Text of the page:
Today, we are on the road to Porto, Portugal. The LPG is full because DrC is amazing. He found a place where he could buy a fitting. He made it happen. We 'lost' a day on our schedule, but we used the day to fix the shower pan drain, organise the lockers, and figure out how to keep the seats from sliding out from under our asses when we schlump down to read and drink beer in the evenings. I'd love to tell you about all the pretty places we've been, the amazing sites we've seen, the great food and beverages we've consumed, but I stink and my head itches and am thus still quite tetchy. Let me get back to you next week.
CURRENTLY: Zamora, Spain
DrC has taken over the agenda because -- as I've said before -- he wants to see everything. As a result he has us mapped out day by day through March. If we follow that, we'll be in Porto Portugal for the next few days then zag back into Spanish wine country heading towards Madrid. Yes, it's a 450 km diversion to see Porto. I don't know, don't ask me.
LAST WEEK IN SUM:
Last week we started in Bordeaux, France at a small vineyard near Yvdoc. It was our first farm stay and I must say a highly successful one. For the price of two really nice bottles of wine, we were able to spend the afternoon tooling around on our bikes through the wine country. We spent the next day on a walking tour of the city of Bordeaux, completing the experience in a small but really well set up little museum of wine and trade.
On Wednesday, we swooshed out of France (me bitching the whole time at the lost opportunities for boulangeries and charcuterie) and on to San Sebastien, Spain. Yes already country #4, and we haven't been in Europe two weeks yet. Another walking tour, this time of this beautiful city on a stunning pair of bays with sunshine warming our bones. We walked up to the top of the hill to get the view and then came back down again to partake in tapas and the local effervescent white wine. Thursday we meandered through the Pyrannees... no joke I'm pretty sure we took a few wrong turns, finishing in a really small but surprisingly historic and picturesque place called Ellorio.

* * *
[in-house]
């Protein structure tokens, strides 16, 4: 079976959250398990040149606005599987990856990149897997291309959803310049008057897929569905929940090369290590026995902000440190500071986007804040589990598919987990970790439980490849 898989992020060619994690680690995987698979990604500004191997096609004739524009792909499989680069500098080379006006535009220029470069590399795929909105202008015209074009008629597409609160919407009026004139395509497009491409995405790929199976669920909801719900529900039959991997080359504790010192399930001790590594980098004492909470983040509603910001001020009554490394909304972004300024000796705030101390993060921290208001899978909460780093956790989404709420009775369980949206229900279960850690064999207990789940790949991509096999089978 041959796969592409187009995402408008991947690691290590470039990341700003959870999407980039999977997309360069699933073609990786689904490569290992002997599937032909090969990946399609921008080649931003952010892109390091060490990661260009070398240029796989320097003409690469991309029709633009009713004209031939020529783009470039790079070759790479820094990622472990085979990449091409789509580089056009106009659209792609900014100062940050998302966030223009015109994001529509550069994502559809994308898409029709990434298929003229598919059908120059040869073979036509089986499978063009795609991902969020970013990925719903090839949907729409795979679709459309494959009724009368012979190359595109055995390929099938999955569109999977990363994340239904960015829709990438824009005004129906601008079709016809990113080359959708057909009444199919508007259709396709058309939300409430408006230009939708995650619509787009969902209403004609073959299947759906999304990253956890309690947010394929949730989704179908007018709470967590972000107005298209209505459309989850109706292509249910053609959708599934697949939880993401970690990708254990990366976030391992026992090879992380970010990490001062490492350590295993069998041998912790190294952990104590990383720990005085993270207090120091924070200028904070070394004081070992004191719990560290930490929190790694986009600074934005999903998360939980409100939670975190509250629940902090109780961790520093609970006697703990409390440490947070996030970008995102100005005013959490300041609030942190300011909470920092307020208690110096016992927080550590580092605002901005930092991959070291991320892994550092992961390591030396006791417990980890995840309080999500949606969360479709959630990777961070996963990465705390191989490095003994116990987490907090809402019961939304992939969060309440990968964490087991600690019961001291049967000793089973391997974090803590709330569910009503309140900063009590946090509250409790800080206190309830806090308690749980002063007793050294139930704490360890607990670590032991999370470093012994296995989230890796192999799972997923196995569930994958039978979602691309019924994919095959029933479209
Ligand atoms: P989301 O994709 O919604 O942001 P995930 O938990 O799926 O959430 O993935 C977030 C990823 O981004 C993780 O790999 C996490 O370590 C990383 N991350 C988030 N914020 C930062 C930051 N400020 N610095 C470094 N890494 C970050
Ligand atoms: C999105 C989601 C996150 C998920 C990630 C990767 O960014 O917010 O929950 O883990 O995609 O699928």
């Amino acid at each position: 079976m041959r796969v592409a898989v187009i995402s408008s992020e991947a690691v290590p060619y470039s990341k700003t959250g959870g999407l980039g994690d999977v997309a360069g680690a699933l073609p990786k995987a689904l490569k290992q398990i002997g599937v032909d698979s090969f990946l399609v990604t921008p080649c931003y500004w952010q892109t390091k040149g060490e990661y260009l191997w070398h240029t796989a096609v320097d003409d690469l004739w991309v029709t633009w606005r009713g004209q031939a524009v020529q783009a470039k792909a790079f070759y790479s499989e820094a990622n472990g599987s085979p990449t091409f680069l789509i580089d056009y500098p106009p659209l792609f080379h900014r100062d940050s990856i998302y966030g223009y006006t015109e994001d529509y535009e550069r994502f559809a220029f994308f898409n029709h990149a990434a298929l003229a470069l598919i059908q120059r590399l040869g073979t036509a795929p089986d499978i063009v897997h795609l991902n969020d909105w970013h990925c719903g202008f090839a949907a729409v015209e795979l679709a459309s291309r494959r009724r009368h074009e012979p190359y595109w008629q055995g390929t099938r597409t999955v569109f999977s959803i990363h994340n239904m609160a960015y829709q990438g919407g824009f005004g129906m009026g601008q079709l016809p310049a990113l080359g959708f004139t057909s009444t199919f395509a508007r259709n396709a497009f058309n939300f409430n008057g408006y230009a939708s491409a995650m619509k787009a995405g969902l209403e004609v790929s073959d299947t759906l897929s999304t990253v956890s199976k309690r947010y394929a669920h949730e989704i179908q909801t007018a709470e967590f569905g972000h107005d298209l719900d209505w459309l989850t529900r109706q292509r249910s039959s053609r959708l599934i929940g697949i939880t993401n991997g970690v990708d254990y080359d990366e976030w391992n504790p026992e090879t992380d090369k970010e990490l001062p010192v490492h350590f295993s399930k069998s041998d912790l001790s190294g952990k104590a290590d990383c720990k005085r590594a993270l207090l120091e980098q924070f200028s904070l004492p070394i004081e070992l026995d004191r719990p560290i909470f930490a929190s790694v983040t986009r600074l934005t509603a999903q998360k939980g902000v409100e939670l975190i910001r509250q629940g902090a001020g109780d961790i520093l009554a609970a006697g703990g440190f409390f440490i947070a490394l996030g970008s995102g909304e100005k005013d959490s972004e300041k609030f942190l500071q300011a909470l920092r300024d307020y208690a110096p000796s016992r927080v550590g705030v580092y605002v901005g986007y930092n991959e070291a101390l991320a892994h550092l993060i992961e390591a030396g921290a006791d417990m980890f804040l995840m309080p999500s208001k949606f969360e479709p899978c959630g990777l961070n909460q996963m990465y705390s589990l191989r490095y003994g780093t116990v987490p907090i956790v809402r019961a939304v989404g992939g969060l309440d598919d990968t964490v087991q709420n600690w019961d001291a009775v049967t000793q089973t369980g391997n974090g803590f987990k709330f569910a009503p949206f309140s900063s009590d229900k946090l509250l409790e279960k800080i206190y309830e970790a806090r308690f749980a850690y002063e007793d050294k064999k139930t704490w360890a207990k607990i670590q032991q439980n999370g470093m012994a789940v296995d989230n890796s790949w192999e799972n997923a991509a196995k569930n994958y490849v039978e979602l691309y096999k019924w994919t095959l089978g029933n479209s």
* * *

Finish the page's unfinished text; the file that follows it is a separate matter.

We spent the next morning walking around Ellorio and taking in the architecture and the small town vibe before popping into nearby Bilbao. Look, there may be a lot to see in Bilboa. All we did was ride our bikes into the city to marvel at the Guggenheim. DrC and I are pretty simple. Give us a really amazing building, okay?
Which basically was also Saturday and Sunday when we shifted to Burgos and the UNESCO heritage cathedral there. If you follow my Instagram (@toastchanges) you will know my take on that Catedral de Burgos already. One of the most worthwhile visits you can make, well worth the 7 Euro entrance fee, but dress warmly. The place is astonishing. It's also astonishingly cold. Somewhere between meat locker and underground cave.
Finally, we spent yesterday going not far at all. We stayed overnight at a rest stop near Duenos but don't bother looking it up. The point was to set us up this morning to go into Valladolid to solve the aforementioned LPG problem.
TIP OF THE WEEK
Take your bike. We have used our bikes virtually every single day. Having bikes on your European tour dramatically increases options for parking, seeing the inner cities, finding the exact shop with exactly what you need, and overnight stops. Everywhere you go there are bike trails, often dedicated with their own traffic lights.